The Voigtlander 35mm f/1.4 Nokton Classic MC can be purchased online in the UK at pro-dealer Robert White.


Popular posts from this blog

Hasselblad H4D-60 review

UPDATE 18 May, 2012: Hasseblad is set to reduce the price on the H4D cameras by as much as $11,000 / 6,200 Euros on the H4D-60, bringing the price to 23,900 euros ($30,995 / £21,995). Please see here for more details.

The last couple of decades have been turbulent for medium format camera manufacturers, but now after several well-known names have withdrawn, the market looks healthy. Two new unexpected entrants, Leica and Pentax have added to the dynamic at opposing ends of the pricing scale, forcing the two established system players to compete fiercely in their traditional rarefied role as well as the entry-level.

Partnering with both Leaf and Mamiya, Phase One has developed a trio of entry-level Mamiya DM models starting at under $14k/ £9k while continuing to offer a wide range of Phase One and Leaf backs, up to 80-megapixels. Through various offers and incentives these backs, are most likely to be partnered with the 645DF body but they are in fact compatible with a wide range of …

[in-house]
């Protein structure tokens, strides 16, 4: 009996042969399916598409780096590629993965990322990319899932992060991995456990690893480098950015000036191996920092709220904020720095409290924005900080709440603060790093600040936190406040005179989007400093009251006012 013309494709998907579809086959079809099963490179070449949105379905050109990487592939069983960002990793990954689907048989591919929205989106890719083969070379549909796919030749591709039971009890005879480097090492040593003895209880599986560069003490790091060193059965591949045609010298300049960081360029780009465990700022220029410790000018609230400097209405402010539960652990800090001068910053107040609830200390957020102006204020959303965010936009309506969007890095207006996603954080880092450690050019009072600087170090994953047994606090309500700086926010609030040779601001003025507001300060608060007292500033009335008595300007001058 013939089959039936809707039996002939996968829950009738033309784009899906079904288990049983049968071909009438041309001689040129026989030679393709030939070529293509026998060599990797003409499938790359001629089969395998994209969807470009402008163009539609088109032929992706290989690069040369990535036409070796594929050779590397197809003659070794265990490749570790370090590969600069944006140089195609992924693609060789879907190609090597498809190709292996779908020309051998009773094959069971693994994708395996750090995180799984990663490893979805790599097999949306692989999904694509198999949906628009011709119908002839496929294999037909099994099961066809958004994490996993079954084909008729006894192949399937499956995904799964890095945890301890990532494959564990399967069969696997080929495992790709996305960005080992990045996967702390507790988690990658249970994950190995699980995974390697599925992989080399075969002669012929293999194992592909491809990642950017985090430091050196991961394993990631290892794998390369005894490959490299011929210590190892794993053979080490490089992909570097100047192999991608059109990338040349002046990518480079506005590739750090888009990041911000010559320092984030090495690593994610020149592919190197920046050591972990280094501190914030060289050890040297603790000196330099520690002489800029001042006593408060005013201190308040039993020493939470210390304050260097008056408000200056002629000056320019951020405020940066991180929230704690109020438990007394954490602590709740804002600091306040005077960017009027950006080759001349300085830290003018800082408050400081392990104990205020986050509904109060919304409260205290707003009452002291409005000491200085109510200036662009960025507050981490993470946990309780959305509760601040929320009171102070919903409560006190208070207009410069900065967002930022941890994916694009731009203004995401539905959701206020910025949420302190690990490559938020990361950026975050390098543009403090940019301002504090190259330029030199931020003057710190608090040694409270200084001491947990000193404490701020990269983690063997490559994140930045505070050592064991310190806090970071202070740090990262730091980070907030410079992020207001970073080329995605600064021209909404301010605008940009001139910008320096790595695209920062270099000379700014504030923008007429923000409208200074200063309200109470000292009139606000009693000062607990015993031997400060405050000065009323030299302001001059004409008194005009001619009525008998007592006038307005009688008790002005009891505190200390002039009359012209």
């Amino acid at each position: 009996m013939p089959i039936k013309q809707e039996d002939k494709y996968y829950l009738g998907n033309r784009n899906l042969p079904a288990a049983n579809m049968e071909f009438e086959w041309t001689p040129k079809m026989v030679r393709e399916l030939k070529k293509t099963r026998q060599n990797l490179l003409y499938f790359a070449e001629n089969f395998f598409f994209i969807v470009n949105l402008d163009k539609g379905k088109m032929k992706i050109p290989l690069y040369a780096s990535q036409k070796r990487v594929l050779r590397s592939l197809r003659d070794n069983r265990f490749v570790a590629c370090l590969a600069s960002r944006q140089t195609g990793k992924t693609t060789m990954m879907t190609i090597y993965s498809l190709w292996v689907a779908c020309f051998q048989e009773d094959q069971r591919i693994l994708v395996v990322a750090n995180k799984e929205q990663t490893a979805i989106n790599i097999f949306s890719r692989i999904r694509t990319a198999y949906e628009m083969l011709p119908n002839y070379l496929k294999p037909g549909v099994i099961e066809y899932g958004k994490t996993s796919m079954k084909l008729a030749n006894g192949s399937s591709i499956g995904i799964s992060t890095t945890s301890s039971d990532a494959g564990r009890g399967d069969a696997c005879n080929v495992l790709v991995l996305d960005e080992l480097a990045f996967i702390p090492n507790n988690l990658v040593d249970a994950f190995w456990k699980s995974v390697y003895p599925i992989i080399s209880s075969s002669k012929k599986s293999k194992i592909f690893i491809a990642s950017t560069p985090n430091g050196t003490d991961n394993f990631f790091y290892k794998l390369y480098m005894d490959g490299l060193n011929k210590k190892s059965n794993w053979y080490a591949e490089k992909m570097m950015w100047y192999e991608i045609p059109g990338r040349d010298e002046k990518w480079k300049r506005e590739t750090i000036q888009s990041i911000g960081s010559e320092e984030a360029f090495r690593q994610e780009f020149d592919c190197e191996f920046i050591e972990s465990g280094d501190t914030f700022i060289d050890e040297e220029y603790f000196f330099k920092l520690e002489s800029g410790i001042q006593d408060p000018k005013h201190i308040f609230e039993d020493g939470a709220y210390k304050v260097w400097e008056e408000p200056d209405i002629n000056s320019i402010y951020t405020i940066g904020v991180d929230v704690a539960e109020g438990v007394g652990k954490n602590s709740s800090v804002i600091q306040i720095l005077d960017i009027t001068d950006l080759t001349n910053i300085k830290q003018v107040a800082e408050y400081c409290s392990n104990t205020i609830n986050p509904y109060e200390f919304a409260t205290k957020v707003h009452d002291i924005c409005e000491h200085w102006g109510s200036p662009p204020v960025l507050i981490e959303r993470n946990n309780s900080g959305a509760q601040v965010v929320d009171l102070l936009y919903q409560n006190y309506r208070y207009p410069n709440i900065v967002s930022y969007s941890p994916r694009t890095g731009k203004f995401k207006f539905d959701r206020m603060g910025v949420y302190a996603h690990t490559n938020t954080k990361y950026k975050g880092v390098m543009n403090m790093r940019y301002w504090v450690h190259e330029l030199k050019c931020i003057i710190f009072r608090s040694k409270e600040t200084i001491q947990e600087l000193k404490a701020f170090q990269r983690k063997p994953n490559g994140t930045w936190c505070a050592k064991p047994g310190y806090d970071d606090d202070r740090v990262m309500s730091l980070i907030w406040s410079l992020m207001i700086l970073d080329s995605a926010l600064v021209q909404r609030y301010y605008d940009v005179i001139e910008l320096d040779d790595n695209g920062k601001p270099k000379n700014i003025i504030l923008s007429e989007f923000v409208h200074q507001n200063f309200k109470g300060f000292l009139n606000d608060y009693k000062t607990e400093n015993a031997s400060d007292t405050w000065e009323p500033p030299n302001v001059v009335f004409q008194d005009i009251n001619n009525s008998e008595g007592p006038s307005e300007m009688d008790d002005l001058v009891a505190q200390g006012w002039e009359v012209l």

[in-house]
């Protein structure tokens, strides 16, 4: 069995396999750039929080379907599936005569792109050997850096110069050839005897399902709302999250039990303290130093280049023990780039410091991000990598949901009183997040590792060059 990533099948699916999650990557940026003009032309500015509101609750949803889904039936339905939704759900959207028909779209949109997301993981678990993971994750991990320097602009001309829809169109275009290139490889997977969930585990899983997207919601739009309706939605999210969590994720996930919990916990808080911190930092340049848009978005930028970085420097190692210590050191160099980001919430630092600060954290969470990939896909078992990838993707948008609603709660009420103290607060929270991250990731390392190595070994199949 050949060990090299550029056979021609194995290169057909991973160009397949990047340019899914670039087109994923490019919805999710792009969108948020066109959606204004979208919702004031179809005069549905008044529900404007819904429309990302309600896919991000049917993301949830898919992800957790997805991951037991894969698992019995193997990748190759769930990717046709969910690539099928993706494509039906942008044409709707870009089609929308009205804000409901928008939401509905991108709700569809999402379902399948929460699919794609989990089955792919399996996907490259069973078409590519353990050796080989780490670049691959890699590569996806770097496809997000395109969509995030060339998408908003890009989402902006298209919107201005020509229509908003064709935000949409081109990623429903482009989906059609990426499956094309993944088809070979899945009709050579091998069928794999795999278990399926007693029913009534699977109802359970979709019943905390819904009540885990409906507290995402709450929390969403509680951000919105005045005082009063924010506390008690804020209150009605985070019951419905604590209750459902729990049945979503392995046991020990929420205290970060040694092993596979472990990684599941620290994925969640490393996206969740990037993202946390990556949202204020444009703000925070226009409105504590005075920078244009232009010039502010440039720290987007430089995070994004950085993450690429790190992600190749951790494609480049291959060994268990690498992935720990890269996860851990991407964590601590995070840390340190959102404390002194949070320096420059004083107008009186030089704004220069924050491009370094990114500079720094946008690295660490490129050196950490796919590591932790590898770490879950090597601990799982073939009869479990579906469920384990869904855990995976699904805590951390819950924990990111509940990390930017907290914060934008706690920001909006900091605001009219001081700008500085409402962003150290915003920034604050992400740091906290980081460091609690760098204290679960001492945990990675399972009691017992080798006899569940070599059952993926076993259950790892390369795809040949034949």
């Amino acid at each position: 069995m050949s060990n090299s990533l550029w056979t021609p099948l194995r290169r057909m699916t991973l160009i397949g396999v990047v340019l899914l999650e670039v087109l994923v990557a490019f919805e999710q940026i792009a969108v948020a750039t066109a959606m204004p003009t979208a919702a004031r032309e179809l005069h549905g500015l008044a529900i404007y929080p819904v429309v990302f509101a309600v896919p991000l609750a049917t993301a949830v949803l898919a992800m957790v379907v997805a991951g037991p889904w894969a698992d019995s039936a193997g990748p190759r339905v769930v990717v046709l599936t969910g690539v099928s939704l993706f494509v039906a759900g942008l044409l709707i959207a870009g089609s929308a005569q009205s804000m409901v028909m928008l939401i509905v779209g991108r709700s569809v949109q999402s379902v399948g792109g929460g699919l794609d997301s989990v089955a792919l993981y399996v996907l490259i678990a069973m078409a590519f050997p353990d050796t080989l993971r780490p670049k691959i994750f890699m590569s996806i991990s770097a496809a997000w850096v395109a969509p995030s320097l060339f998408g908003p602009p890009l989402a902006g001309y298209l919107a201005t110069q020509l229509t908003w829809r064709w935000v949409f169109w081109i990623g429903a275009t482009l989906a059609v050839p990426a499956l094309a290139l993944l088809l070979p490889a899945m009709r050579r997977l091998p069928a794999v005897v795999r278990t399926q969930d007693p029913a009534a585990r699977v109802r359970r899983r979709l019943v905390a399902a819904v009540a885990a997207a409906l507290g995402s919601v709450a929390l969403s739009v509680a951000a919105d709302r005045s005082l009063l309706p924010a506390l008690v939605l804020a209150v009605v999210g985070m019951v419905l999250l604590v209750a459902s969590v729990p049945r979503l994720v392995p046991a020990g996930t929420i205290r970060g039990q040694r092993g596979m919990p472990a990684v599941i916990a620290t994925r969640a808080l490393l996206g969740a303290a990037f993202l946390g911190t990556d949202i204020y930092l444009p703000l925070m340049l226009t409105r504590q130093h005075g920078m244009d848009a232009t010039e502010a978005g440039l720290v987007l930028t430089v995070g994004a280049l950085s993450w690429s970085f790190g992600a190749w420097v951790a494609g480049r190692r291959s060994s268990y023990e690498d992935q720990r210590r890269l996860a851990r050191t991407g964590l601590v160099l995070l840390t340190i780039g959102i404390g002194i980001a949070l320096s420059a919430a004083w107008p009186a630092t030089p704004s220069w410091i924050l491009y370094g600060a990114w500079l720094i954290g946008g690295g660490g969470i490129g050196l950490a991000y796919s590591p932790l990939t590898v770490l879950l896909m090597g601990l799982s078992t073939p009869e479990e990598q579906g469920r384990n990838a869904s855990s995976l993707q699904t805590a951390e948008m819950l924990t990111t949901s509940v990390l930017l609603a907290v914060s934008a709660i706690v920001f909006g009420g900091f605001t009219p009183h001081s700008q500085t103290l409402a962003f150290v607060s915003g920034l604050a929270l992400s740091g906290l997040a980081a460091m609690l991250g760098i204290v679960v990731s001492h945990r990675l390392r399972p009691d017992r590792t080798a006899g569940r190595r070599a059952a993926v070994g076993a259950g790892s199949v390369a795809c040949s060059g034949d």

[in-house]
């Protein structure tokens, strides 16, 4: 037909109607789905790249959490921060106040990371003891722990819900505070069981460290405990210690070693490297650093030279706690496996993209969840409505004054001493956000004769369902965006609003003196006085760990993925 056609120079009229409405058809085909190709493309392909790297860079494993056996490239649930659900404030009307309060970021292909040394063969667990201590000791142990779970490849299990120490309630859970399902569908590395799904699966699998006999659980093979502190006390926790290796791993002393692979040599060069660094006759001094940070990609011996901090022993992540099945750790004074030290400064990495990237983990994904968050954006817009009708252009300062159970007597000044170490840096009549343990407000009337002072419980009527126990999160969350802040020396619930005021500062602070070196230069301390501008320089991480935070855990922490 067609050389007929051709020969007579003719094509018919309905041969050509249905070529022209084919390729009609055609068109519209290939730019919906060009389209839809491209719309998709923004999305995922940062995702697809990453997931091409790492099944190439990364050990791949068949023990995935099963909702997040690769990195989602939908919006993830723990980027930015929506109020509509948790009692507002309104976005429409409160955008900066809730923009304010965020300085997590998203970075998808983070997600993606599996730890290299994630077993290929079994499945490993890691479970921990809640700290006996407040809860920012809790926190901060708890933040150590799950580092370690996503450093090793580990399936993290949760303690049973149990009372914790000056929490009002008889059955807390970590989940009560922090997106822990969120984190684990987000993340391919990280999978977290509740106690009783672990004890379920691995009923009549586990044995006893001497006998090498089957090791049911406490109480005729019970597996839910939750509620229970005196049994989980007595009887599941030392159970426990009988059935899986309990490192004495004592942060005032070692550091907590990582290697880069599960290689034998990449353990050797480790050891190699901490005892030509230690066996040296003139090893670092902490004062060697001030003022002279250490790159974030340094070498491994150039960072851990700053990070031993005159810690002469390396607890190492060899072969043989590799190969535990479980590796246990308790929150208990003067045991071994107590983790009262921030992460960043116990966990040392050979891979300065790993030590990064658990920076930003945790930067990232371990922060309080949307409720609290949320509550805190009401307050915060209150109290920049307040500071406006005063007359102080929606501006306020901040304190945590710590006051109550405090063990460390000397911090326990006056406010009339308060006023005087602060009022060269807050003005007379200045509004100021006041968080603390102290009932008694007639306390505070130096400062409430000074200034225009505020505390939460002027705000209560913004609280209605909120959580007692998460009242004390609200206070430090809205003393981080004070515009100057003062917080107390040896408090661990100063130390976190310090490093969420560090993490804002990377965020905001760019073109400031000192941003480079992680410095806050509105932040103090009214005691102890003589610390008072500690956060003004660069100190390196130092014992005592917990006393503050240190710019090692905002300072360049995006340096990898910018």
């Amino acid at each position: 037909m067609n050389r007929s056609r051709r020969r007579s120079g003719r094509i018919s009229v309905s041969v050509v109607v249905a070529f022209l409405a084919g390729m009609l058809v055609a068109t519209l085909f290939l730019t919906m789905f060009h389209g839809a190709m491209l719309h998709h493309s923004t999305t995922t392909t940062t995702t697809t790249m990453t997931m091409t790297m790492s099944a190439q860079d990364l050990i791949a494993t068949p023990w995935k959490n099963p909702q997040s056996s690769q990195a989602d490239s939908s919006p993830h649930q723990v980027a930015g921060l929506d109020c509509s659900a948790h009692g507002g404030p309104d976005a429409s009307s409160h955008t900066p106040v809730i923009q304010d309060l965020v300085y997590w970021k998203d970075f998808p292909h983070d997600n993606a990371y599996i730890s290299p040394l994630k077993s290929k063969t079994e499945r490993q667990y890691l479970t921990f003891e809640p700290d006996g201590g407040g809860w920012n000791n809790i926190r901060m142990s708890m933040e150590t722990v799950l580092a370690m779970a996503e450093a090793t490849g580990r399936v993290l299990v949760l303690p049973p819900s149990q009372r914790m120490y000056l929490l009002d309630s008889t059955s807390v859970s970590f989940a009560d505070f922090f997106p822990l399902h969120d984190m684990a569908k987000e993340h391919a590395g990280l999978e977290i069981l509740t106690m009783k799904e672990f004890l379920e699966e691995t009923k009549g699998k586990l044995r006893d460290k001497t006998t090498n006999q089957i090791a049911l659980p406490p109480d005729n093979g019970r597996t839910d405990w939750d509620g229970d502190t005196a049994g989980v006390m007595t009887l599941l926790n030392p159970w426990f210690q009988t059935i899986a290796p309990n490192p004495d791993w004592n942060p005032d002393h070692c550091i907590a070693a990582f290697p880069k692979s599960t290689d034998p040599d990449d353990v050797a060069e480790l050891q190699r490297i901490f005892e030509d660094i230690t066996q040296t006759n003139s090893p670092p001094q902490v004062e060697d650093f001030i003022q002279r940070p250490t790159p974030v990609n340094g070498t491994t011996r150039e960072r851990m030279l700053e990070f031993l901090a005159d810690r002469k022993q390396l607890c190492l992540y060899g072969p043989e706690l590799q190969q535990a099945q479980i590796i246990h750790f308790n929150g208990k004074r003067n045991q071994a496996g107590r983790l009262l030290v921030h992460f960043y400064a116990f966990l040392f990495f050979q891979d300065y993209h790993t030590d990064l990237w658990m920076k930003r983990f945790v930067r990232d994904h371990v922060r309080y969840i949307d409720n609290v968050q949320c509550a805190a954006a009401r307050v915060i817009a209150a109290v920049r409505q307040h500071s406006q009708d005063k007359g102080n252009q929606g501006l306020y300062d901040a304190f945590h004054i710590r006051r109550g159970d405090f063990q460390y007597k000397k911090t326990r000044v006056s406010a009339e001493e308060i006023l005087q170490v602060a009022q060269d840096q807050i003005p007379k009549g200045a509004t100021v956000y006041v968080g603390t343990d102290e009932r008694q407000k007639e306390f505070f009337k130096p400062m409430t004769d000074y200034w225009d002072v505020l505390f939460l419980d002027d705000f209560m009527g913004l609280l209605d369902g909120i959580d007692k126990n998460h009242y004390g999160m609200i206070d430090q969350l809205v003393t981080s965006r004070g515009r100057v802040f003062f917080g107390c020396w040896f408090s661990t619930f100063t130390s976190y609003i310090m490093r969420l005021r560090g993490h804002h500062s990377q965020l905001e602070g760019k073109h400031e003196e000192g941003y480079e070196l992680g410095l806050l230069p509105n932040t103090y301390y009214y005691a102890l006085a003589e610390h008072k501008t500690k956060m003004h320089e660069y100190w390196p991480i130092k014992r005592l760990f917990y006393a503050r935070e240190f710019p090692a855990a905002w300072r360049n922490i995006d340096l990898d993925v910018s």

Fujifilm IS Pro UV-IR DSLR review

Fuji’s IS Pro is the up-date to maker’s earlier S3 UV-IR camera, and like that particular camera, the IS Pro adopts a modified image sensor that’s not shielded from UV or IR light. Consequently, with various filtration methods, the IS Pro is designed for Ultraviolet (UVA), visible and near Infrared photography.

Although there is a healthy demand for DSLRs with IR capability especially, and there are number of independent vendors (mainly in the US, but the UK also) that offer IR dedicated and full-spectrum conversion of current Nikon and Canon bodies, it’s anticipated the IS Pro will appeal largely to the scientific and forensic communities. With the departure of the S3 UV-IR, Fuji’s IS Pro continues to be the only dedicated full-spectrum interchangeable lens based DSLR that has professional-level support from a camera maker. As well as official product support and 12-month warranty, for government agencies and the like, the OEM status of the IS Pro will be particularly reassuring an…

Mitsubishi CP-D70DW dye-sublimation printer review

Roll-fed dye-sublimation transfer printers are often used in photo-kiosks but with their fast operation and touch dry photos, they’re also the printer of choice for event photographers.

Mitsubishi Electric CP-D70DW


£1214 (£999 ex VAT) $1,399.95
Mitsubishi Electric;
Mac OS X 10.5 or Windows XP later
Print quality, job times, low media costs, durability, build, noise levels
Noise levels, paper handling niggles, colour profile on request

Buy at Adorama Camera (US) at $1,279.95, plus mail-in rebate available. Buy at Amazon US (sold by Adorama).

Buy the Dual deck CP-D70DW at Adorama now at $1,939.95, plus mail-in rebate (was $2,950).


Unlike the process of dithering liquid ink in an inkjet, dye-sublimation printers produce authentic continuous tone images with an analogous look like that of a conventional lab-produced print. They achieve this using thin c…